Among states and state groupings NASS showed Illinois, Indiana and Wisconsin in first place in flour production, with output total of 42,459,000 cwts in 2018, up 4.1% from 40,801,000 cwts in 2017. Its fourth-quarter 24-hour capacity was 146,452 cwts, up 4,000 from the prior year. The regional operating rate averaged 94.6% of capacity in 2018, up from 93.7% in 2017.
In second place was Idaho, Montana, Oregon, Utah and Washington, which produced a total of 31,736,000 cwts, down 1.2% from 32,135,000 in the prior year, with capacity at 133,787 cwts and grind averaging 77.3% against 79.8% in 2017.
California was the single state leader and ranked third, turning out 31,382,000 cwts, gaining 0.7% over 31,160,000 in 2017. Its daily capacity was 122,171 cwts and grind rate was 83.7% against 84.4%.
Kansas placed at fourth (fifth a year ago and sixth two years ago) in wheat flour output among states and state groupings — but for many decades the U.S. leader. Kansas production was 28,122,000 cwts, against 27,371,000, capacity 117,132 cwts and grind 78.2% against 77.1%.
Advancing significantly in ranking, North Dakota was fifth producing 27,173,000 cwts against 25,287,000 in 2017. Capacity was 93,500 and rate of grind 94.7%.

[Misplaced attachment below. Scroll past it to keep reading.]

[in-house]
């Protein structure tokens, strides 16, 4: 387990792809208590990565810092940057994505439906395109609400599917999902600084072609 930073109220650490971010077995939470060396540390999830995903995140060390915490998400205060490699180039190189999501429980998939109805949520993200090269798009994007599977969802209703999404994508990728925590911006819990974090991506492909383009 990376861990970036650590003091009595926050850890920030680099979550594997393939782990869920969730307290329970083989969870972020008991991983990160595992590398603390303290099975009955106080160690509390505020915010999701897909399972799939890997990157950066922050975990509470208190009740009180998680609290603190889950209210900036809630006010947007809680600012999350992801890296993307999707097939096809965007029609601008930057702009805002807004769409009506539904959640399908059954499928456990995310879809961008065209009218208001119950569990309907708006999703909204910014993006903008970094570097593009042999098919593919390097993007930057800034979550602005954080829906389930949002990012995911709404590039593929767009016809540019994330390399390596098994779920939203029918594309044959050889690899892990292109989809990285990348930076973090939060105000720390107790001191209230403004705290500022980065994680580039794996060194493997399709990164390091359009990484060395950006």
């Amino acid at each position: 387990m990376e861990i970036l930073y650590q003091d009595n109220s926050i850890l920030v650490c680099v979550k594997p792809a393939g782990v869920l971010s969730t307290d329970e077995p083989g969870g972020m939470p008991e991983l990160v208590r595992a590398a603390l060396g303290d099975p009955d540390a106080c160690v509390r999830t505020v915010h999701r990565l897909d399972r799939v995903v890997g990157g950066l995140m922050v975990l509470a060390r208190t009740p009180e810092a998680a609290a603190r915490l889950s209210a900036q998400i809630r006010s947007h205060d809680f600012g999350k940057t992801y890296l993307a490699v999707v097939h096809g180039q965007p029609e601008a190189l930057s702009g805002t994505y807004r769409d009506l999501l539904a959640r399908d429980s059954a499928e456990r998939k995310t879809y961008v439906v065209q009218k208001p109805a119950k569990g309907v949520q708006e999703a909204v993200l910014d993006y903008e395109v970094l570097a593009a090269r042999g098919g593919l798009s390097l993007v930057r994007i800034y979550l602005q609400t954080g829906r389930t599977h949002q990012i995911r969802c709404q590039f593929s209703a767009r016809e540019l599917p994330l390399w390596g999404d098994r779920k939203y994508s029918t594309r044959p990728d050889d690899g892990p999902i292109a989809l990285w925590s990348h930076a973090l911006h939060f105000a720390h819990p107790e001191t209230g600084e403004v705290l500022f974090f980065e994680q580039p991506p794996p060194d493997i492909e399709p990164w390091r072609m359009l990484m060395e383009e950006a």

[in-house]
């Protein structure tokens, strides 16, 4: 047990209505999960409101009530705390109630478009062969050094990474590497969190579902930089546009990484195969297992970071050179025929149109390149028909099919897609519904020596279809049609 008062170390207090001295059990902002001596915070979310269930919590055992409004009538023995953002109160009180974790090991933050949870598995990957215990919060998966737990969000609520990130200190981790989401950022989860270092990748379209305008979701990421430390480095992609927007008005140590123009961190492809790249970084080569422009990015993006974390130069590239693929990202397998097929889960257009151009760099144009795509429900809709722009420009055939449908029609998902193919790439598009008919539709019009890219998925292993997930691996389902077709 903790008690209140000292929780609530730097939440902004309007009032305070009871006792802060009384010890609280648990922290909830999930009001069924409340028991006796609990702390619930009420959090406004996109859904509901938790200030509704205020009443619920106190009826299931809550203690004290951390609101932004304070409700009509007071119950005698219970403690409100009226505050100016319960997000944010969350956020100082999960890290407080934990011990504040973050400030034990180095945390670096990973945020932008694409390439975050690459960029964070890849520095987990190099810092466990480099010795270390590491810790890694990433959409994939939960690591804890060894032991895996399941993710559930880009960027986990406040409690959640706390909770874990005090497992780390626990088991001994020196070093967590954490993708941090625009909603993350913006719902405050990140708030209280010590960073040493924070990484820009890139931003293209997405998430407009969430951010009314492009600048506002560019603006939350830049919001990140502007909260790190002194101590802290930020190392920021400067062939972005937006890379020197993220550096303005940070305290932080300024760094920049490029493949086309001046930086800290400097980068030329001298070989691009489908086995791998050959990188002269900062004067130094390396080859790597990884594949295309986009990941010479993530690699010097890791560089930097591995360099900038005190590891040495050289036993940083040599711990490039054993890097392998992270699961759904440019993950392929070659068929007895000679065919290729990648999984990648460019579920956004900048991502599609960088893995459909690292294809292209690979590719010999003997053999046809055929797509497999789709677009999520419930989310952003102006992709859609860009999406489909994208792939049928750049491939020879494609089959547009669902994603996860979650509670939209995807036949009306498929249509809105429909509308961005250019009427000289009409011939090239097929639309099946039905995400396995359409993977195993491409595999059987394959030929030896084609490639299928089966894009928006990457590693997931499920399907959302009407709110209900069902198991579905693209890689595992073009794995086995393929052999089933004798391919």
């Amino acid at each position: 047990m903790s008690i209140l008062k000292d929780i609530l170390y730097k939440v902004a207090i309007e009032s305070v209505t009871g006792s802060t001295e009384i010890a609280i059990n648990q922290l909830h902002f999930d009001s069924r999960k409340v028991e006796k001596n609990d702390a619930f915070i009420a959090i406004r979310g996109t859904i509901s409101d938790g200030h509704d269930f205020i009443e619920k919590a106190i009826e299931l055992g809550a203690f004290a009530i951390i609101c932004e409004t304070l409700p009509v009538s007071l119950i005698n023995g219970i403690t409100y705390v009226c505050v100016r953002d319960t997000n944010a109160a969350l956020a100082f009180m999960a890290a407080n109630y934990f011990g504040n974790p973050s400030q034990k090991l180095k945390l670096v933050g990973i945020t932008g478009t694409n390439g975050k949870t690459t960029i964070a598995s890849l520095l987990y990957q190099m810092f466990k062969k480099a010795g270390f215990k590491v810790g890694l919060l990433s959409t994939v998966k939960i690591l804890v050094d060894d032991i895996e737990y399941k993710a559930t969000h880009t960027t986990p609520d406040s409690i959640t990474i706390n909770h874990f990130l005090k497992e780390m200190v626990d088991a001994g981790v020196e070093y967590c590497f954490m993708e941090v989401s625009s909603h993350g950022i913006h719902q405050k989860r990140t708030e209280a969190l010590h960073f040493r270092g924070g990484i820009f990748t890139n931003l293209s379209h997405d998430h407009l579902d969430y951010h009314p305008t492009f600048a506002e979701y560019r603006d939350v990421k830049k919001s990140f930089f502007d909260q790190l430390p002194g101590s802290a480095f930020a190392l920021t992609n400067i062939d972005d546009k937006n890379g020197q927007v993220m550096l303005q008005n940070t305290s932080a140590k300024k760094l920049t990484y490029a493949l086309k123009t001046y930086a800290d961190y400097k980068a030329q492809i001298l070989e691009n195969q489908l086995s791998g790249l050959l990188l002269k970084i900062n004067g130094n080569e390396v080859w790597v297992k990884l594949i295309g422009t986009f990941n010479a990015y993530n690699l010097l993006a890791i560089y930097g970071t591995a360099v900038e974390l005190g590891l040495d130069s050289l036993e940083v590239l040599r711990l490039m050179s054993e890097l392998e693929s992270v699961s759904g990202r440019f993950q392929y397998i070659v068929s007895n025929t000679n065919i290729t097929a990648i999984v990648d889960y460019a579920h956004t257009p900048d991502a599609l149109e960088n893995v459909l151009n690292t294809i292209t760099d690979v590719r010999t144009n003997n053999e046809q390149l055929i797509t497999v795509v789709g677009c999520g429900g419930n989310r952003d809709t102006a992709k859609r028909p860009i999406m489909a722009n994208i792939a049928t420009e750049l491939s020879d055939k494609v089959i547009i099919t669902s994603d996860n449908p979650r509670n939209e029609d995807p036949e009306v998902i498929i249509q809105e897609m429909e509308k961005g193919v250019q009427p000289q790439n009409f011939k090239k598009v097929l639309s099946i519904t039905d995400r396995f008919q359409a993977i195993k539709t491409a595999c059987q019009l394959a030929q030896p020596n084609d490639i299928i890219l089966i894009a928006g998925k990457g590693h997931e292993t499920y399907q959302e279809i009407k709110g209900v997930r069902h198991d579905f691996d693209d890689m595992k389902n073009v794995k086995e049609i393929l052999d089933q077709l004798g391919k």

Minnesota was sixth at 26,729,000 cwts, against 27,917,000, capacity, 120,220, and rate of grind, 72.4%.
Following next was New Jersey and New York at 25,690,000 cwts; Ohio, 24,089,000; Missouri, 24,001,000; Pennsylvania, 23,170,000; and Texas, 22,812,000.
Florida, Georgia and South Carolina state grouping was at 17,668,000 cwts; Kentucky and Tennessee, 16,046,000; Iowa and Nebraska, 14,919,000; North Carolina, 14,491,000; Colorado and Oklahoma, 12,901,000; Maryland and Virginia, 12,429,000; and Michigan, 11,427,000.
All other states are Alabama, Arizona, Hawaii, Massachusetts, Maine and Louisiana. Their output in 2018 aggregated 19,627,000 cwts, against 20,218,000 in 2017. Capacity was 69,807 and grind was 91.6%, down from 94%.
U.S aggregate capacity in the fourth quarter totaled 1,650,331 cwts (rounded elsewhere in the report) up 30,730 from 1,619,601 a year ago. Other states were down 500 cwts.
Minnesota gained 5,100 cwts; Illinois, Indiana and Wisconsin, 4,000; Maryland and Virginia, 3,000; Idaho, Montana, Oregon, Utah and Washington, 2,247; California, 1,500; Kansas, 1,100; North Dakota, 1,000 and Michigan, 500. Missouri was down 3,385; Pennsylvania was down 2,600 and Iowa and Nebraska were down 932. Other states and groupings were unchanged.
NASS indicated a modest revision for the third quarter. The only change was the July-September total, up 14,000 cwts to 108,237,000 cwts.
NASS made significant changes in October-December 2018 capacity data as compared to a year ago. A similar report issued Feb. 1, 2017, made no changes.
Additional revisions may yet be anticipated in the summary to be released along with the first quarter of 2019.